More than half of Indians do not believe that the public infrastructure is equipped for electric vehicles (EVs) so far but more than half of them also want to purchase an EV. Most of the respondents think India will be ready infrastructurally by 2030, as mentioned in a report by insurance company ACKO and YouGov India.
The future of EVs in India is definitely bright, as the report states. More than half, 57 per cent, want to invest in EVs because of the practical benefits, while 56 per cent want to buy an EV because it is good for the environment. However, 60 per cent do not think India’s current public infrastructure is equipped to support EVs and feel that there is a great deal to be desired. Nevertheless, 89 per cent believe that India will be infrastructurally ready by 2030.
The ACKO-YouGov report surveyed from New Consumer Classification System (NCCS) A & B households between the age groups of 28 to 40. These respondents were either owners of an EV or were planning to buy one in the next 12 months.
As many as 66 per cent respondents believe that EVs will surpass petrol and diesel cars and will be able to save money in the long run.
Around 44 per cent said that they want to invest in an EV because of the flexibility it offers, and believe that hybrid and full electric options will give them the best of both the world. Forty-seven per cent said that EVs offer a cut in cost per mile, while 56 per cent said that they want to be part of the responsible change in approach.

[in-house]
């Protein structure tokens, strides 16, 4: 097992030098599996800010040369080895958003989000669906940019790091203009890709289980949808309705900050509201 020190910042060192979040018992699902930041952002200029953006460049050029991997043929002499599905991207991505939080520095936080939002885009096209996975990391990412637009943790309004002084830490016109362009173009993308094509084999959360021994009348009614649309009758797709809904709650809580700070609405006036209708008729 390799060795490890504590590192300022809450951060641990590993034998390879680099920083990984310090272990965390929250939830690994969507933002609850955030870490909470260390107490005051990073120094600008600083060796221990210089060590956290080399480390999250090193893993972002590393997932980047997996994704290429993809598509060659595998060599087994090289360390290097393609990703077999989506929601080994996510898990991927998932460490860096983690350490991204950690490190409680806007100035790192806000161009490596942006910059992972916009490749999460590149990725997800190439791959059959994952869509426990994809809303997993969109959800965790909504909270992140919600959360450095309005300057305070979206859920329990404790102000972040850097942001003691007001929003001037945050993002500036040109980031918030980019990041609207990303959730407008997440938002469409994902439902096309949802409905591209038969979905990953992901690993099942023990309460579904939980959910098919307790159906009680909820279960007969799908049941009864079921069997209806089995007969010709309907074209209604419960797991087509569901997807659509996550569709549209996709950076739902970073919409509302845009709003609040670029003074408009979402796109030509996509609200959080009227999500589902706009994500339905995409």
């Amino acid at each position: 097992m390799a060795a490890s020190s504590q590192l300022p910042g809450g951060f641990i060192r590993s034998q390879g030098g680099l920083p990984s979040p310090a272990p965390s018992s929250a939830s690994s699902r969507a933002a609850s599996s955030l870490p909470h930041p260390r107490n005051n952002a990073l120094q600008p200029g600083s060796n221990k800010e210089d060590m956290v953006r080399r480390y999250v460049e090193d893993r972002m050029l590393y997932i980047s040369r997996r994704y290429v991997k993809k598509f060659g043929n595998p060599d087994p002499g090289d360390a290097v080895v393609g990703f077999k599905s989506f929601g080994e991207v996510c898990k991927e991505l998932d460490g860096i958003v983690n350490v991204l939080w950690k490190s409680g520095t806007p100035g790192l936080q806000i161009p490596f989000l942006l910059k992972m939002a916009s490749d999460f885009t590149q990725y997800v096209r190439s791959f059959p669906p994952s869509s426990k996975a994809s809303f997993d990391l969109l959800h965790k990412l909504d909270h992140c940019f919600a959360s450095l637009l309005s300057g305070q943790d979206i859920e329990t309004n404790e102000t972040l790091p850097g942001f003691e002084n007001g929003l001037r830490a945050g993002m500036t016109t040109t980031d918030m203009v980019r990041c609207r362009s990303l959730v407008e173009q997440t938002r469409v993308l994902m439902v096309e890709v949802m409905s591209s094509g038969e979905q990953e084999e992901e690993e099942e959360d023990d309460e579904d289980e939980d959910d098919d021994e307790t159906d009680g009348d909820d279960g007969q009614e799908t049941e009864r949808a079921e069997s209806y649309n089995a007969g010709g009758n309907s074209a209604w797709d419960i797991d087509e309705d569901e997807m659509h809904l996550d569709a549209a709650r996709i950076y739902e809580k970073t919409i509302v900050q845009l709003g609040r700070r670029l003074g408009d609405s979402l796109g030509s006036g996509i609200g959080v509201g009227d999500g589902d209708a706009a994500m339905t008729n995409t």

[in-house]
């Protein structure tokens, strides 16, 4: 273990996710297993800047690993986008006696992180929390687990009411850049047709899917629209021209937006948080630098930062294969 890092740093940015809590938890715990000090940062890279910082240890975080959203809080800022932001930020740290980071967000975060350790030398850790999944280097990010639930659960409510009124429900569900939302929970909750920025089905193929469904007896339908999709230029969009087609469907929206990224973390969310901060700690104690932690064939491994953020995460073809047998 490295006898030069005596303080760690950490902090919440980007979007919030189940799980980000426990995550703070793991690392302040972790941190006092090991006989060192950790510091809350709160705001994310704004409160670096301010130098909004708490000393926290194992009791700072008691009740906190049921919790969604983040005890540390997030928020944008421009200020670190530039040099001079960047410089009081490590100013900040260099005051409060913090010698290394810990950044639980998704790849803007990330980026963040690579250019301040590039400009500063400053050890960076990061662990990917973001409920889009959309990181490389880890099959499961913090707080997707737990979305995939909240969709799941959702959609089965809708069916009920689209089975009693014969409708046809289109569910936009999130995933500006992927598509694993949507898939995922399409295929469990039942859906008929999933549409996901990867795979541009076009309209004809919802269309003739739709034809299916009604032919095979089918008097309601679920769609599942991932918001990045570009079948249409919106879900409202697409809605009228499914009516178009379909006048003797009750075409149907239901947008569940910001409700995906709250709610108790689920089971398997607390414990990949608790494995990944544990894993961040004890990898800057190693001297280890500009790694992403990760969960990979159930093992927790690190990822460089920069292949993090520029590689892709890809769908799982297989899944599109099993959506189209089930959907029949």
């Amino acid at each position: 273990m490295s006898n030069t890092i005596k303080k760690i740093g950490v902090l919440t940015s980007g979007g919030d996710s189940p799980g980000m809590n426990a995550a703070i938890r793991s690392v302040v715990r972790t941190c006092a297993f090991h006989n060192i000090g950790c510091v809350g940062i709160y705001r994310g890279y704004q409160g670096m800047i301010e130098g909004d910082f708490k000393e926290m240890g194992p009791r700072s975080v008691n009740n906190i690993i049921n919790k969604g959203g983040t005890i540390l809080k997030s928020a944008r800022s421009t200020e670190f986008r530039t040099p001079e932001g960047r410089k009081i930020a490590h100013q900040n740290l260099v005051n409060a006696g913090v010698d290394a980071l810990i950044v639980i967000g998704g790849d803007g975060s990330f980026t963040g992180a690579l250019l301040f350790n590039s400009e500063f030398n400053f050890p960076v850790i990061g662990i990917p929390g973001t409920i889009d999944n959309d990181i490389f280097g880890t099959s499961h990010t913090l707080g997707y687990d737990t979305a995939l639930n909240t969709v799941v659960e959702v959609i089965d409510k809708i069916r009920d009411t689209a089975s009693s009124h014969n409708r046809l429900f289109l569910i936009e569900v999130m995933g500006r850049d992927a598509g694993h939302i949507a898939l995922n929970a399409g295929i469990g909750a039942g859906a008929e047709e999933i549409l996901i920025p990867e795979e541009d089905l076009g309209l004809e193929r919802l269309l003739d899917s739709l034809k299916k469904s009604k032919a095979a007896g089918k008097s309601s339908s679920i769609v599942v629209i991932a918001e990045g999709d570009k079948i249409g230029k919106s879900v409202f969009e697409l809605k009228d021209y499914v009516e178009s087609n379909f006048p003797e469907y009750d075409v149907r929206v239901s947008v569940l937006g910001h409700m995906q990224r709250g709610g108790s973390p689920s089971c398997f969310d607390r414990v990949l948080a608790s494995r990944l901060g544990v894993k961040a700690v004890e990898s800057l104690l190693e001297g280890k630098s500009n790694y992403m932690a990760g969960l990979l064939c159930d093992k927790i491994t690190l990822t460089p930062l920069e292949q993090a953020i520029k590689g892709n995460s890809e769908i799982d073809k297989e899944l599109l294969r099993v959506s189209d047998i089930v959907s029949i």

For EV owners, their need to do good trumps the benefits they enjoy – 63 per cent of EV owners stated that their choice to go for an EV is part of their effort to reduce their carbon footprint.
Among the intenders, 62 per cent are concerned about increasing fuel prices, while 57 per cent are interested in the latest technology.
But the lack of availability of charging provisions is the biggest deterrent, followed by safety issues that keep making headlines. Forty per cent are concerned about the lack of charging facilities in and around residential spaces. While 40 per cent were worried about EV fires, many were also concerned about the time it takes to charge an EV.
Cost of battery replacement and the frequency of changing is another concern, along with the plausibility of long-distance travel.
Additionally, 41 per cent of EV owners believe that charging takes a lot of time, while 40 per cent are worried about the lack of charging provisions in residential complexes. Forty-three per cent also believe that the driving experience is not as refined as traditional vehicles.
Animesh Das, Senior Director- Motor Underwriting, ACKO said India is the world’s fourth largest car market. The report, he said, aims to understand the perspective on consumers, as well as what manufacturers and intenders would like to know.
There are knowledge gaps when it comes to battery life, and how to put out EV fires. Sixty-three per cent did not know that sand is the most convenient solution to put out an EV fire.
The report stated that there is an urgent need to create awareness around EVs and different aspects related to EVs.
Also read: As India's electric vehicles become more popular, batteries are a big business opportunity
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